WVNews reports that William G. “Bill” Chappell, 31, one of two Cartersville men charged in what authorities say was a Georgia-to-West Virginia meth pipeline — gave up his right to a probable cause hearing in federal court. The online news report says Chappell wants a detention hearing at a later date. Members of his family traveled from Georgia for Tuesday’s hearing in federal court. The story says “Chappell clasped his hands to the back of his head at multiple times during the hearing as the realization set in that he will have to remain behind bars likely at least through the rest of this week and this weekend. Authorities say the second Cartersville suspect, Terrick Robinson, would “bring in the drugs, while Chappell, with guns, served as protection for Robinson, the drugs and the proceeds.”
Wednesday’s story does not mention any other connections to Georgia.
The arrests of two Cartersville men in the Fairmont, W. Va., area on significant drug charges have been posted by competing news organizations in that state. Please note: We are aware of the proximity of the home of Courtney Dubois (Fairmont, W. Va.) and the arrest of two Bartow County men in that area. There are no charges below related to the Dubois case.
Monday afternoon, the GBI says while it is working jointly with the Bartow County Sheriff’s Office, that agency would be the one to make any comments. Also, this no comment from Stacy Bishop of the U.S. Attorney’s Office in northern West Virginia: “The United States Department of Justice does not comment on anything outside of the public record. Thanks for your inquiry.”
From reports in The Times West Virginian: Fairmont, W. Va. — A 31-year-old Georgia man has been charged with possession of controlled substance with intent to deliver following a search Sept. 5 in White Hall, according to a criminal complaint. The complaint states that William Gregory Chappell of 57 Bates Road, Cartersville faces the felony charge. According to the complaint filed by a White Hall Police Department sergeant, a search warrant was executed in a room at the Red Roof Inn, and Chappell was allegedly in possession of approximately six pounds of crystal methamphetamine and 250 grams of cocaine, along with scales and packaging materials. In addition, Chappell allegedly had a loaded pistol on his person when officers made entry. Court records show Chappell’s bail was set at $50,000, which wasn’t posted. He is lodged in North Central Regional Jail.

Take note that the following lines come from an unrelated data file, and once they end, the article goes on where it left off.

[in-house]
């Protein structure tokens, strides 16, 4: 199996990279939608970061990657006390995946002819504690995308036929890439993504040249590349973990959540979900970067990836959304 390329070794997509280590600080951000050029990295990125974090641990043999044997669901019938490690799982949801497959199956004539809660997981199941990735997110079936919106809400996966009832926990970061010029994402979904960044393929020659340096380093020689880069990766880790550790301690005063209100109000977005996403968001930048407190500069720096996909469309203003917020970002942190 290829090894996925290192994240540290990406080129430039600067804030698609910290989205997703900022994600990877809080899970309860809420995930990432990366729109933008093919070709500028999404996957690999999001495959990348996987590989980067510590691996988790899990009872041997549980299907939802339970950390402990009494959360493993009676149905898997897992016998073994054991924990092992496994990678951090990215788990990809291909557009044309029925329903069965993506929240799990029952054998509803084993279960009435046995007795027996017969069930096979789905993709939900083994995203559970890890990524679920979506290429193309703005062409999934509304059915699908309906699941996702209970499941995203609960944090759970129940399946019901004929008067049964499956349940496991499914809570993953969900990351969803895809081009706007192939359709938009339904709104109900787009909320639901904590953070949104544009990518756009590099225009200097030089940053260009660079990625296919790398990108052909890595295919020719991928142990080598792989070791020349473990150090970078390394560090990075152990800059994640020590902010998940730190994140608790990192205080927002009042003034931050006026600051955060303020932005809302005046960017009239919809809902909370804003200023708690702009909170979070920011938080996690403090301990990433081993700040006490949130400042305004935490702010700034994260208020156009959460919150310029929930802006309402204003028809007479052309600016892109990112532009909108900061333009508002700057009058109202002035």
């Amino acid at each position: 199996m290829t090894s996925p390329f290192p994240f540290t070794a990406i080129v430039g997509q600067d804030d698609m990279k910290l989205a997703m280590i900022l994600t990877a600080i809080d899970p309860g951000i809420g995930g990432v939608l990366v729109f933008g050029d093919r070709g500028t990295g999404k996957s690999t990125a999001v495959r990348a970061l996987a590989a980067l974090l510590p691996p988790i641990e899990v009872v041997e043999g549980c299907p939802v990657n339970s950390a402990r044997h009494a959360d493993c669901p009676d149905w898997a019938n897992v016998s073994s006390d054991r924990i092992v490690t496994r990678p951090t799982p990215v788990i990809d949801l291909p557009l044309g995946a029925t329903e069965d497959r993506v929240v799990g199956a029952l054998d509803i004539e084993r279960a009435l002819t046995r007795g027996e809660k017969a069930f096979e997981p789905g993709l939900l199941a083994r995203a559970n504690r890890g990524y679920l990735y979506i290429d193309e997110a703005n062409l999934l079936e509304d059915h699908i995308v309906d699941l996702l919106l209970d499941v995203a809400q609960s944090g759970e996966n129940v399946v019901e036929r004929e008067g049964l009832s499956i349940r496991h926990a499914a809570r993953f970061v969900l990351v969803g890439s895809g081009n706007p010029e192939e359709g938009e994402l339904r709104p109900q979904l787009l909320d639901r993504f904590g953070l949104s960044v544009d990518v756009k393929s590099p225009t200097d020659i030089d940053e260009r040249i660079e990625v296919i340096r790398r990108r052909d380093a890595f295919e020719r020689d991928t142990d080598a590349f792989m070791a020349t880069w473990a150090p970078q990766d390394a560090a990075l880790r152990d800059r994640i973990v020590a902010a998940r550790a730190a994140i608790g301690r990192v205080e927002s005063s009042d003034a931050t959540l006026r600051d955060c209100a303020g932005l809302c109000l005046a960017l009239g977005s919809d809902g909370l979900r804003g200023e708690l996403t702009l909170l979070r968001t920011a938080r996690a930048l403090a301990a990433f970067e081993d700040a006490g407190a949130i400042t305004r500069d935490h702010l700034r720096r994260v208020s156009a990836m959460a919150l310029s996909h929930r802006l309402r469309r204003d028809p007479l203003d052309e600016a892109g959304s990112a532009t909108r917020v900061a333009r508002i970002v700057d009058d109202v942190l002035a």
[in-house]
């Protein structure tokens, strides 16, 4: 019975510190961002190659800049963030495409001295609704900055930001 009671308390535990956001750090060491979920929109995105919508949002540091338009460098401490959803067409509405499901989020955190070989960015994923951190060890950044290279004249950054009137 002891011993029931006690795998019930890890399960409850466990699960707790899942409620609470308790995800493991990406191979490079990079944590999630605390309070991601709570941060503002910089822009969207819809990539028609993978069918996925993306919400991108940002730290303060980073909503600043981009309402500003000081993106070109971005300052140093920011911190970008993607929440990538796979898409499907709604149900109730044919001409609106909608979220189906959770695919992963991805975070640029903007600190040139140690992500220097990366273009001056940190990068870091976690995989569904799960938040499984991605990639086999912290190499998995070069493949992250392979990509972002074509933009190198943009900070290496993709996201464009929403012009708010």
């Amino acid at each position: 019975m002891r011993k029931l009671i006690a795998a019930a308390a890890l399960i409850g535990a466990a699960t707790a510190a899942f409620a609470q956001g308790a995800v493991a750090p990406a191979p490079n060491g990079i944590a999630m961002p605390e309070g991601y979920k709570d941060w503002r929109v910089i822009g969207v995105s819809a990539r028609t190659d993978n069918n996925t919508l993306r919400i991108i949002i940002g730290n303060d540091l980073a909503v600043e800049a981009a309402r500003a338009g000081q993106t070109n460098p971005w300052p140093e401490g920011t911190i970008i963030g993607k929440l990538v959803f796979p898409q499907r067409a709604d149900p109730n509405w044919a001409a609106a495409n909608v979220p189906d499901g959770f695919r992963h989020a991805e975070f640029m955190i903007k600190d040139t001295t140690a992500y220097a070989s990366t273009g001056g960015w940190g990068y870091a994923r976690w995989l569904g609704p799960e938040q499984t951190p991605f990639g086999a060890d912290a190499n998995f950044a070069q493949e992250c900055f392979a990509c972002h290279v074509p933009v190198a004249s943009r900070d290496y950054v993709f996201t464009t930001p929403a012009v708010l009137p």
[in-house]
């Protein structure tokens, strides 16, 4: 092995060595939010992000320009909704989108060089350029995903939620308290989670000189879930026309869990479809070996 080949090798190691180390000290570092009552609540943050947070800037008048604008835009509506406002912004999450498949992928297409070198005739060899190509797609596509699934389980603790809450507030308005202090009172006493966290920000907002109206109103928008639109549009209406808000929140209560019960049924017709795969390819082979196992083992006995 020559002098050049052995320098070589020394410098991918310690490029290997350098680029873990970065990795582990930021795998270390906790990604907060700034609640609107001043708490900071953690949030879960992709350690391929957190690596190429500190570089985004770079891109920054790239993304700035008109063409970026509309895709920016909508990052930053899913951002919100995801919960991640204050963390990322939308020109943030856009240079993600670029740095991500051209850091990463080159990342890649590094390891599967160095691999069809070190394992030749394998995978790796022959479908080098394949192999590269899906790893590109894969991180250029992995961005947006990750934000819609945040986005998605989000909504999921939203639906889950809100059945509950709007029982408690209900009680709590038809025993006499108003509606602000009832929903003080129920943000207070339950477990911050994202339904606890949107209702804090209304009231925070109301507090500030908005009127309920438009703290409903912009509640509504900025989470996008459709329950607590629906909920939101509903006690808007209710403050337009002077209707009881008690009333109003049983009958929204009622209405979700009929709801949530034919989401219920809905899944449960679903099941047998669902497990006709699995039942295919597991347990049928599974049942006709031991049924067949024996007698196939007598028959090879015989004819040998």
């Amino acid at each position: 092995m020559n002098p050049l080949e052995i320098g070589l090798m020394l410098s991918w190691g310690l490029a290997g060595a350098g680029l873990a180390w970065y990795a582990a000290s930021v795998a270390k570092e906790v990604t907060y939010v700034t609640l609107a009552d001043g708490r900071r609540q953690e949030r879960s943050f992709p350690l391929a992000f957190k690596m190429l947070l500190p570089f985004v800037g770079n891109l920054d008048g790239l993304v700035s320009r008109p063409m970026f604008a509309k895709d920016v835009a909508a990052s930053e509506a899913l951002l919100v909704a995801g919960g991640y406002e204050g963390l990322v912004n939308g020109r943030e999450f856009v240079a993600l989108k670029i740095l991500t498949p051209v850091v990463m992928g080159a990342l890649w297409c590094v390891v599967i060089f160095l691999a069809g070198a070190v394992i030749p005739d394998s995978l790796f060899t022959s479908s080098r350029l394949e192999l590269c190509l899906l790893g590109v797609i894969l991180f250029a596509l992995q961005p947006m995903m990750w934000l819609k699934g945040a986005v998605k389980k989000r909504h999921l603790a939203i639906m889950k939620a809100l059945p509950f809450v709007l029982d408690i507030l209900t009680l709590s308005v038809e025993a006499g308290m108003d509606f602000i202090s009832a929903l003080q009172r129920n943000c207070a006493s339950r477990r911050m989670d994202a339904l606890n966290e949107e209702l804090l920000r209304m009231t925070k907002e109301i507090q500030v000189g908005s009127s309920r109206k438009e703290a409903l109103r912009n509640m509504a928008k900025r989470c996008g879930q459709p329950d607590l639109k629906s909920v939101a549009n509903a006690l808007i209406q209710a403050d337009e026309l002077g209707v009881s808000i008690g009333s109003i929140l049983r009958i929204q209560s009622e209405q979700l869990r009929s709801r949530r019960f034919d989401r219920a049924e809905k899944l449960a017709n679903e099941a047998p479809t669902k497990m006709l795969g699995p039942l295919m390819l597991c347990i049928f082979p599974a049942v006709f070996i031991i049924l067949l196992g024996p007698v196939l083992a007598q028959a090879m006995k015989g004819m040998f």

The WV News has an updated look at the story, with the second arrest: Two Georgia men have been arrested by the Greater Harrison Drug and Violent Crimes Task Force, accused in a large-scale conspiracy to repeatedly bring methamphetamine to the Mountain State for redistribution. Terrick Robinson, 33, of Cartersville, and William Gregory “Will” Chappell, 31, were charged in federal court by the commander of the Greater Harrison Drug and Violent Crimes Task Force, who worked in close concert with State Police, the Drug Enforcement Administration and the commander of the Three Rivers Drug Task Force. Robinson was in court Monday in Elkins for his arraignment, a preliminary hearing and a detention hearing.
Represented by Tom Dyer, Robinson pleaded innocent, and gave up his right to the arraignment and detention hearings in an appearance in Elkins before U.S. Magistrate Judge Michael John Aloi. Dyer reserved the right to petition at a later date that his client be released from jail. Assistant U.S. Attorney Traci Cook, appearing by video from Clarksburg, said the case must be presented to a grand jury within 30 days, and discovery would follow. Chappell is due for the same hearings Tuesday. He remains jailed.
The men became targets of an ongoing investigation by the Greater Harrison and Three Rivers drug task forces when a trooper for Mountaineer Highway Interdiction Team South investigated an incident involving a large amount of meth found in a White Hall hotel, according to an affidavit filed by the Greater Harrison commander, a Bridgeport police lieutenant.
The ensuing four-month investigation went from White Hall, to Bridgeport, to Jane Lew, to Fairmont, and even to Elkview and Charleston, with sources of information and confidential informants employed, and Drug Enforcement Administration special agents from both Northern and Southern West Virginia assisting, according to the affidavit filed by the Greater Harrison commander.
Surveillance was conducted in a Jane Lew hotel that was indicative of drug trafficking, according to the commander’s affidavit. Robinson reportedly would bring in the drugs, while Chappell, with guns, served as protection for Robinson, the drugs, and the proceeds, the commander asserted, citing sources.